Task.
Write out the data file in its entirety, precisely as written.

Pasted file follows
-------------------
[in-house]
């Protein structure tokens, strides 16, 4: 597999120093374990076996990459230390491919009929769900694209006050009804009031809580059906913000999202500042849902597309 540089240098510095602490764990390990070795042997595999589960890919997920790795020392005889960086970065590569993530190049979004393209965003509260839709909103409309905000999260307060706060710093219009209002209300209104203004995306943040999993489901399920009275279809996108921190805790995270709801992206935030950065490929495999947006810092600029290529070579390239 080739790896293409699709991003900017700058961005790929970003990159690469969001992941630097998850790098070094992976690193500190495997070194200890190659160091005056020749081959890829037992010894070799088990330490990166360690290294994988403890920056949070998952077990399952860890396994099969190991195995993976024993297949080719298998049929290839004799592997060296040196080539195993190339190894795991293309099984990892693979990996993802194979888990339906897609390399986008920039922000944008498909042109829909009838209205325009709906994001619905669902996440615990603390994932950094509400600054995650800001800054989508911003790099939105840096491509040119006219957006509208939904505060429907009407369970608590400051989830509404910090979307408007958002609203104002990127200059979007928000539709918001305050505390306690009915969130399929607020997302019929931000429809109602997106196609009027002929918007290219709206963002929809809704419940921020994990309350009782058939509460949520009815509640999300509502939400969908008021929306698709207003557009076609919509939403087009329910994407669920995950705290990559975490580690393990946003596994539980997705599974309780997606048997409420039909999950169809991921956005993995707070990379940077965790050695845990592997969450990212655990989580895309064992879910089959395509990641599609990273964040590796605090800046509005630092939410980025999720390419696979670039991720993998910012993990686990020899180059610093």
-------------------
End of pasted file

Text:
[in-house]
């Protein structure tokens, strides 16, 4: 597999120093374990076996990459230390491919009929769900694209006050009804009031809580059906913000999202500042849902597309 540089240098510095602490764990390990070795042997595999589960890919997920790795020392005889960086970065590569993530190049979004393209965003509260839709909103409309905000999260307060706060710093219009209002209300209104203004995306943040999993489901399920009275279809996108921190805790995270709801992206935030950065490929495999947006810092600029290529070579390239 080739790896293409699709991003900017700058961005790929970003990159690469969001992941630097998850790098070094992976690193500190495997070194200890190659160091005056020749081959890829037992010894070799088990330490990166360690290294994988403890920056949070998952077990399952860890396994099969190991195995993976024993297949080719298998049929290839004799592997060296040196080539195993190339190894795991293309099984990892693979990996993802194979888990339906897609390399986008920039922000944008498909042109829909009838209205325009709906994001619905669902996440615990603390994932950094509400600054995650800001800054989508911003790099939105840096491509040119006219957006509208939904505060429907009407369970608590400051989830509404910090979307408007958002609203104002990127200059979007928000539709918001305050505390306690009915969130399929607020997302019929931000429809109602997106196609009027002929918007290219709206963002929809809704419940921020994990309350009782058939509460949520009815509640999300509502939400969908008021929306698709207003557009076609919509939403087009329910994407669920995950705290990559975490580690393990946003596994539980997705599974309780997606048997409420039909999950169809991921956005993995707070990379940077965790050695845990592997969450990212655990989580895309064992879910089959395509990641599609990273964040590796605090800046509005630092939410980025999720390419696979670039991720993998910012993990686990020899180059610093």